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Emerging Clean Energy Technology

Emerging Clean Energy Technology

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We’re on track to achieve significant reductions in carbon emissions with the technology that exists today. But to get to net-zero, we'll need a variety of technologies that don't exist yet at the commercial scale. 

That’s why we’re collaborating on research and development to advance these important innovations and advocating for effective policies to help ensure they are ready to deploy. Here are some technologies we’re watching closely.

Rendering of a reference design nuclear plant.

Advanced nuclear

In the U.S., dozens of companies are in various phases of developing small modular reactor and advanced reactor technologies. These technologies are expected to be available later this decade.
Small modular reactors are cooled by water like traditional nuclear reactors. Advanced reactors are cooled by molten salt, helium gas or liquid metal. Some advanced reactors also provide thermal storage that saves energy to be used when customers need it most.
Small modular reactors are one of the most promising emerging technologies capable of producing 50-300 megawatts of carbon-free energy and offering many safety, environmental and economic benefits. Advanced reactors also show promise, but they currently have more timeline uncertainty due to differences in regulatory requirements, technology maturity and fuel availability.
Duke Energy plans to build advanced nuclear technologies in the 2030s and beyond to achieve net-zero carbon emissions by 2050. Nuclear power is the only carbon-free energy source that is always on and available 24 hours a day while also complementing renewables like solar and wind power.

View from the top of a wind turbine.

Next-generation renewable energy

The industry is currently advancing solar energy by designing module and inverter upgrades to increase efficiency and generation. Wind technology is also advancing through the design of taller towers and bigger blades, as well as efforts to address reliability concerns, such as weatherization of equipment.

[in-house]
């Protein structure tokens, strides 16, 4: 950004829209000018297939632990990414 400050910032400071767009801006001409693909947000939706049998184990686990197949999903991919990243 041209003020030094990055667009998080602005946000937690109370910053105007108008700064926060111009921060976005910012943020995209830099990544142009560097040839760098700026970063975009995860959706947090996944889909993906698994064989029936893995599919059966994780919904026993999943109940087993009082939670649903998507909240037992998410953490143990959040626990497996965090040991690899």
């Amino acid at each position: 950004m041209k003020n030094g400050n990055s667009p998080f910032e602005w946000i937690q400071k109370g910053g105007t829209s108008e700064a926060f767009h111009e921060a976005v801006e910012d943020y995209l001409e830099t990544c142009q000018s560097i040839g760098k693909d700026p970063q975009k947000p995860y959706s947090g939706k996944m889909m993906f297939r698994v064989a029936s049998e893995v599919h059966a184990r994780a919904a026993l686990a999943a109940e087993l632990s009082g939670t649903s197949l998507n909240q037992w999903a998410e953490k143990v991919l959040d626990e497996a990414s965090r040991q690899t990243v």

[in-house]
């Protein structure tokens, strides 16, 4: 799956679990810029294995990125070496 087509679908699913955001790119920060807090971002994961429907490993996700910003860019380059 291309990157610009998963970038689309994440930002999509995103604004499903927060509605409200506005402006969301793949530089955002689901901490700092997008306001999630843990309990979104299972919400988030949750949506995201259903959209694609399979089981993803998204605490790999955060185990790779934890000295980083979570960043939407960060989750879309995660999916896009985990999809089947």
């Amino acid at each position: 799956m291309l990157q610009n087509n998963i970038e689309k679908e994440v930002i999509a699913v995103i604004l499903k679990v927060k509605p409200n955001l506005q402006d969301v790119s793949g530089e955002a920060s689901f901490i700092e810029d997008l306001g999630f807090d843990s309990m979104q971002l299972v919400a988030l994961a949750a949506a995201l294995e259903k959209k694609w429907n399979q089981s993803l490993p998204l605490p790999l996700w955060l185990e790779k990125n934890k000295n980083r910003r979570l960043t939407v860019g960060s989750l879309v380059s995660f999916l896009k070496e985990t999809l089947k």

Duke Energy is actively engaged with the industry and public policy makers on the integration of advanced renewable energy that can further diversify its energy infrastructure, while meeting the needs of customers.

An image of a hydrogen storage tank.


Hydrogen and other low- or zero-carbon fuels can facilitate a long-term natural gas infrastructure transition. Many existing natural gas turbines can already co-fire hydrogen, for example, and future models could run on 100% hydrogen. 

Cost-effective, low- or zero-carbon production and safe transportation methods are key to the development of these fuels. 

Duke Energy is actively evaluating hydrogen and other low-carbon fuels through industry work groups and partnerships.
A pumped storage hydroelectric facility.

Energy storage 

Long-duration energy storage includes a wide range of thermal, mechanical and chemical technologies capable of storing energy for days, weeks or even seasons. 

These technologies are at various stages of maturity. Compressed air and pumped hydro systems are the most mature, but siting and cost challenges limit their deployment.

Duke Energy has actively deployed long duration storage since the 1970s and is currently monitoring and piloting multiple emerging technologies expected to be commercialized within 5 years. 

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